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Do you understand that prayer is the most powerful tool you have in your arsenal as a person, let alone as a writer? So why, in today’s world, does prayer seem to be the most undervalued gift we can give each other—and ourselves? Writer, agent, speaker, disk jockey, and pastor Bob Hostetler joins us to discuss the importance of prayer to our writing, and how we can dwell in prayer and communion with God.
Bob Hostetler is an award-winning writer, editor, pastor, and speaker from southwestern Ohio. He’s written forty-seven books, including eleven written with Josh McDowell. He has won two Gold Medallion Awards, four Ohio Associated Press awards, and an Amy Foundation Award, among others. Bob is also a frequent speaker at churches, conferences, and retreats.
Bob was ordained to the ministry in 1980 by The Salvation Army. He and his wife, the lovely Robin, served in The Salvation Army from 1980-1992.
He has been a disc jockey, pastor, magazine editor, freelance book editor, and (with his wife Robin) a foster parent to ten boys (though not all at once).
What the deep means to Bob…
I can’t help but think of the verse of Scripture “deep calls to deep”…Of course scholars debate what in the world that means. For me it reflects the depth of personal experience. I think when God calls us through deep waters, through deep experiences, life-changing sometimes crippling experiences, that happens at a place in us that then becomes a place of witness as well. People who’ve experienced great grief and hurt and trouble in their lives often have a ministry to others who were going through something like that. For me the deep is that place of unutterable experience, that often God allows us to go to so that we meet Him there.
“O my God, my soul is in despair within me; Therefore I remember You from the land of the Jordan and the peaks of Hermon, from Mount Mizar. Deep calls to deep at the sound of Your waterfalls; All Your breakers and Your waves have rolled over me. The LORD will command His lovingkindness in the daytime; And His song will be with me in the night, a prayer to the God of my life.” Psalm 42:6-8
Bob’s transformative prayer journey…
The dirty little secret of my pastoring life was that I hadn’t always been the man of prayer that I wanted to be. I tried, but it wasn’t until about 25 years ago, when I made my first visit to the Abbey of Gethsemane, that I discovered the deep, to echo your theme. That experience took me to a place in prayer that I’ve never been before. I’d decided I would bite the bullet and enter into the rhythm of prayer hours at the monastery for the first 24 hours without making any promises of doing anything beyond that. After 24 hours of silence and doing the prayer routine with the monks, I got my food for lunch, sat down, and when I went to fold my hands over my lunch to say grace, it brought me up short because I realized I was already praying. Just 24 hours into the rhythm of that community, I was no longer entering and exiting times of prayer. I was just in a constant slow dance with God, a constant conversation. So that’s what changed my prayer life, my ministry, and eventually what changed my writing as well. Because I wanted more of that. I wanted to stay in or repeat that deep place that I’d gone to.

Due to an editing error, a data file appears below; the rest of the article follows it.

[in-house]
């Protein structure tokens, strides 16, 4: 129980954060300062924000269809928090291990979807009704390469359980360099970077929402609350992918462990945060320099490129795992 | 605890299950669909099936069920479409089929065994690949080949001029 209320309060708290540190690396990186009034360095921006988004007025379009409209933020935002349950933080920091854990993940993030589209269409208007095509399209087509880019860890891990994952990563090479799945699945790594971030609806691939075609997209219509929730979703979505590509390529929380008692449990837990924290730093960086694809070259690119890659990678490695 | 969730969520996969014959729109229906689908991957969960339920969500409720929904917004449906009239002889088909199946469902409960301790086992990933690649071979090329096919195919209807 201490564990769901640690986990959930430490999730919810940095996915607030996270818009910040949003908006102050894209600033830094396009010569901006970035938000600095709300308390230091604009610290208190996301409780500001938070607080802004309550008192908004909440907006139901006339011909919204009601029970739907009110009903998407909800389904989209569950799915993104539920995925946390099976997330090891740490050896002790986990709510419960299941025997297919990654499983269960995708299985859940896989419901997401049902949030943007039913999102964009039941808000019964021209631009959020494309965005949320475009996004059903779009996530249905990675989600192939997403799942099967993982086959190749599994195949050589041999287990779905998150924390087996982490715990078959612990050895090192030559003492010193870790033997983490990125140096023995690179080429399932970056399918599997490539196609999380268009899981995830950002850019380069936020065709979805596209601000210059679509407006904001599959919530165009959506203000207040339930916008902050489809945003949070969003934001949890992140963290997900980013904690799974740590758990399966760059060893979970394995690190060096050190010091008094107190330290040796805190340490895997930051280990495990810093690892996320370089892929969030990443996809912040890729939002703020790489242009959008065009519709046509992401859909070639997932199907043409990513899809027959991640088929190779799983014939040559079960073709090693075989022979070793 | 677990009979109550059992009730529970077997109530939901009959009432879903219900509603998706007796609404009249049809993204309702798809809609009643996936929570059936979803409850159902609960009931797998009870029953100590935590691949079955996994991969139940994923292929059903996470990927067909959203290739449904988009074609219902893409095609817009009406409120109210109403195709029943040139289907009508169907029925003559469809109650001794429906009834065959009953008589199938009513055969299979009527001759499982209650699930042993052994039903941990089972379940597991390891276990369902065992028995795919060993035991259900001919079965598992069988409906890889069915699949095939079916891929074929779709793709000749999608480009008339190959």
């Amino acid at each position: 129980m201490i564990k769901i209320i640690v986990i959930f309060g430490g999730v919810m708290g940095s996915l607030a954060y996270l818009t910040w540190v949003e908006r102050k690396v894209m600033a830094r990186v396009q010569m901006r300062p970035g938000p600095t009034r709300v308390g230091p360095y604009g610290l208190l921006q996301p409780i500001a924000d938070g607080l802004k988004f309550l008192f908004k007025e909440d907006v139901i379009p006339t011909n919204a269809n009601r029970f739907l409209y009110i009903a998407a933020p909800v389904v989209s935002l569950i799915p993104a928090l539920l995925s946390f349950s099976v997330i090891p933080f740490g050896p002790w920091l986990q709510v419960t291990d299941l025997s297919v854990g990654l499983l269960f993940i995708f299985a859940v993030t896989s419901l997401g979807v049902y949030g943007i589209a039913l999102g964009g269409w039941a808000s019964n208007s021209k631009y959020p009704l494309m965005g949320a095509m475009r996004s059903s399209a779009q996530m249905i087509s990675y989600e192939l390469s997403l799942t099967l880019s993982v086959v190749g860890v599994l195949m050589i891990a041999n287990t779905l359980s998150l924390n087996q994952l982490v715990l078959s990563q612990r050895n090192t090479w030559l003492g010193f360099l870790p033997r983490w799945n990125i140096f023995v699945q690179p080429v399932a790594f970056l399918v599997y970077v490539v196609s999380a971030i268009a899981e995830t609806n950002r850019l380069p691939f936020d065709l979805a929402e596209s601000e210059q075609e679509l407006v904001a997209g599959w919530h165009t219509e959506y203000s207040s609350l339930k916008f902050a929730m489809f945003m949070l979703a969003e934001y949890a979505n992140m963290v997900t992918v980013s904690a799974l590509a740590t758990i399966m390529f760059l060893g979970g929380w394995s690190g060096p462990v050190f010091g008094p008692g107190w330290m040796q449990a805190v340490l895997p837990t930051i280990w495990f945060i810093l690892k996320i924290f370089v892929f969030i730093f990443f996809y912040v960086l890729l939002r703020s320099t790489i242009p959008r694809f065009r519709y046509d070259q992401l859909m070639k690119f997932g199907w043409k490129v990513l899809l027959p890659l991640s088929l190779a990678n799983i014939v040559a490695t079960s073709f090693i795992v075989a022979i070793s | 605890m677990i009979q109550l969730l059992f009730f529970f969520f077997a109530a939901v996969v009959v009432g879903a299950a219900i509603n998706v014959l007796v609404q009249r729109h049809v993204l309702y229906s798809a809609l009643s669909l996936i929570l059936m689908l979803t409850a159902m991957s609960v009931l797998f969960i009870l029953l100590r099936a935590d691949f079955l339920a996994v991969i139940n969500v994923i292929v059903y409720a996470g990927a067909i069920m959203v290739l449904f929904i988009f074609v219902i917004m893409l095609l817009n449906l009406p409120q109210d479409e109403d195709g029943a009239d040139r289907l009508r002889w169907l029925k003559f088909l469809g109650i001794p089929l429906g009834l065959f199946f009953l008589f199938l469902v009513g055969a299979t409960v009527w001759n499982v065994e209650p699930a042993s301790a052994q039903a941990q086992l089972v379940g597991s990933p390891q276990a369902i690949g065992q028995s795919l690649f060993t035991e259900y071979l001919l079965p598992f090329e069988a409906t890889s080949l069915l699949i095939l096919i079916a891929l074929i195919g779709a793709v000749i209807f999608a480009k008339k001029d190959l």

Prayer infected the rest of life for me. My life, instead of becoming a life that I tried to inject prayer into, it became a prayer that I tried to inject life into.
On why we struggle to pray…
For me, as a victim of 21st century life, at least in Western culture, I think we’ve accepted a pace and a routine, and a way of doing life that somewhere along the line we didn’t have to except. While I love modern conveniences, we’ve allowed ourselves to accept routines and paces that we don’t have to. That’s why my time at the monastery was so transformative. It was the silence and the solitude and the, by design, the lack of hurry at the monastery that changed everything.